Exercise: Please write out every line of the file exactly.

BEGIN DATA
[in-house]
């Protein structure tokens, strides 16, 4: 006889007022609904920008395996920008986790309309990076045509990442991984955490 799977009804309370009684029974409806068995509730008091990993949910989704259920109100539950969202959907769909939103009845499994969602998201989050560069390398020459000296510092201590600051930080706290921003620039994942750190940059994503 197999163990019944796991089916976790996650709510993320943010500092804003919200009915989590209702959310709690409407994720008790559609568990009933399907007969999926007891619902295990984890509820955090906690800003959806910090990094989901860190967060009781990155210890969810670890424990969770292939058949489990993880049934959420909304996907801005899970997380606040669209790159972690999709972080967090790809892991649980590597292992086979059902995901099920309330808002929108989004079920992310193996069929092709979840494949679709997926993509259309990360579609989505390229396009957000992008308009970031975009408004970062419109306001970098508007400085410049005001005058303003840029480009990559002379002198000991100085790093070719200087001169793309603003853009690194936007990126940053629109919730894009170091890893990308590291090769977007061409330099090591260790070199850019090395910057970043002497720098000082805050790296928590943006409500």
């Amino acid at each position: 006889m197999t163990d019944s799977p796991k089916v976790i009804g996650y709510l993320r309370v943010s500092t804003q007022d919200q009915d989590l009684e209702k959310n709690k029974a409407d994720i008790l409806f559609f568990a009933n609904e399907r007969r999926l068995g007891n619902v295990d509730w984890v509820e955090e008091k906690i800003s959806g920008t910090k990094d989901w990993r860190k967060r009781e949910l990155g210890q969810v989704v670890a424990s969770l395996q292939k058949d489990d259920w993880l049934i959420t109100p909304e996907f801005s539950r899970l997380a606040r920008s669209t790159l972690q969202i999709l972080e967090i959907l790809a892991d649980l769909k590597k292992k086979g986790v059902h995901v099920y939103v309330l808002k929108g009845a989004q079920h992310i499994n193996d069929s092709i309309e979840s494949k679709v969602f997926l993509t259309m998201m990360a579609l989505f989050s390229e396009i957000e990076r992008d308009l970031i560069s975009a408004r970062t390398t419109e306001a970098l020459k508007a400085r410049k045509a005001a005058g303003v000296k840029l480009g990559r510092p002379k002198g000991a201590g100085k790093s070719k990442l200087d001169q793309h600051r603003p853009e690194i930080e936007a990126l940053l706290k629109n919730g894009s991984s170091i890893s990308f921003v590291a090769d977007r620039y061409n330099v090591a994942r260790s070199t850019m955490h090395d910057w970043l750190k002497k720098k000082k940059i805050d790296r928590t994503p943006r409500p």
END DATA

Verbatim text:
[in-house]
């Protein structure tokens, strides 16, 4: 006889007022609904920008395996920008986790309309990076045509990442991984955490 799977009804309370009684029974409806068995509730008091990993949910989704259920109100539950969202959907769909939103009845499994969602998201989050560069390398020459000296510092201590600051930080706290921003620039994942750190940059994503 197999163990019944796991089916976790996650709510993320943010500092804003919200009915989590209702959310709690409407994720008790559609568990009933399907007969999926007891619902295990984890509820955090906690800003959806910090990094989901860190967060009781990155210890969810670890424990969770292939058949489990993880049934959420909304996907801005899970997380606040669209790159972690999709972080967090790809892991649980590597292992086979059902995901099920309330808002929108989004079920992310193996069929092709979840494949679709997926993509259309990360579609989505390229396009957000992008308009970031975009408004970062419109306001970098508007400085410049005001005058303003840029480009990559002379002198000991100085790093070719200087001169793309603003853009690194936007990126940053629109919730894009170091890893990308590291090769977007061409330099090591260790070199850019090395910057970043002497720098000082805050790296928590943006409500």
């Amino acid at each position: 006889m197999t163990d019944s799977p796991k089916v976790i009804g996650y709510l993320r309370v943010s500092t804003q007022d919200q009915d989590l009684e209702k959310n709690k029974a409407d994720i008790l409806f559609f568990a009933n609904e399907r007969r999926l068995g007891n619902v295990d509730w984890v509820e955090e008091k906690i800003s959806g920008t910090k990094d989901w990993r860190k967060r009781e949910l990155g210890q969810v989704v670890a424990s969770l395996q292939k058949d489990d259920w993880l049934i959420t109100p909304e996907f801005s539950r899970l997380a606040r920008s669209t790159l972690q969202i999709l972080e967090i959907l790809a892991d649980l769909k590597k292992k086979g986790v059902h995901v099920y939103v309330l808002k929108g009845a989004q079920h992310i499994n193996d069929s092709i309309e979840s494949k679709v969602f997926l993509t259309m998201m990360a579609l989505f989050s390229e396009i957000e990076r992008d308009l970031i560069s975009a408004r970062t390398t419109e306001a970098l020459k508007a400085r410049k045509a005001a005058g303003v000296k840029l480009g990559r510092p002379k002198g000991a201590g100085k790093s070719k990442l200087d001169q793309h600051r603003p853009e690194i930080e936007a990126l940053l706290k629109n919730g894009s991984s170091i890893s990308f921003v590291a090769d977007r620039y061409n330099v090591a994942r260790s070199t850019m955490h090395d910057w970043l750190k002497k720098k000082k940059i805050d790296r928590t994503p943006r409500p």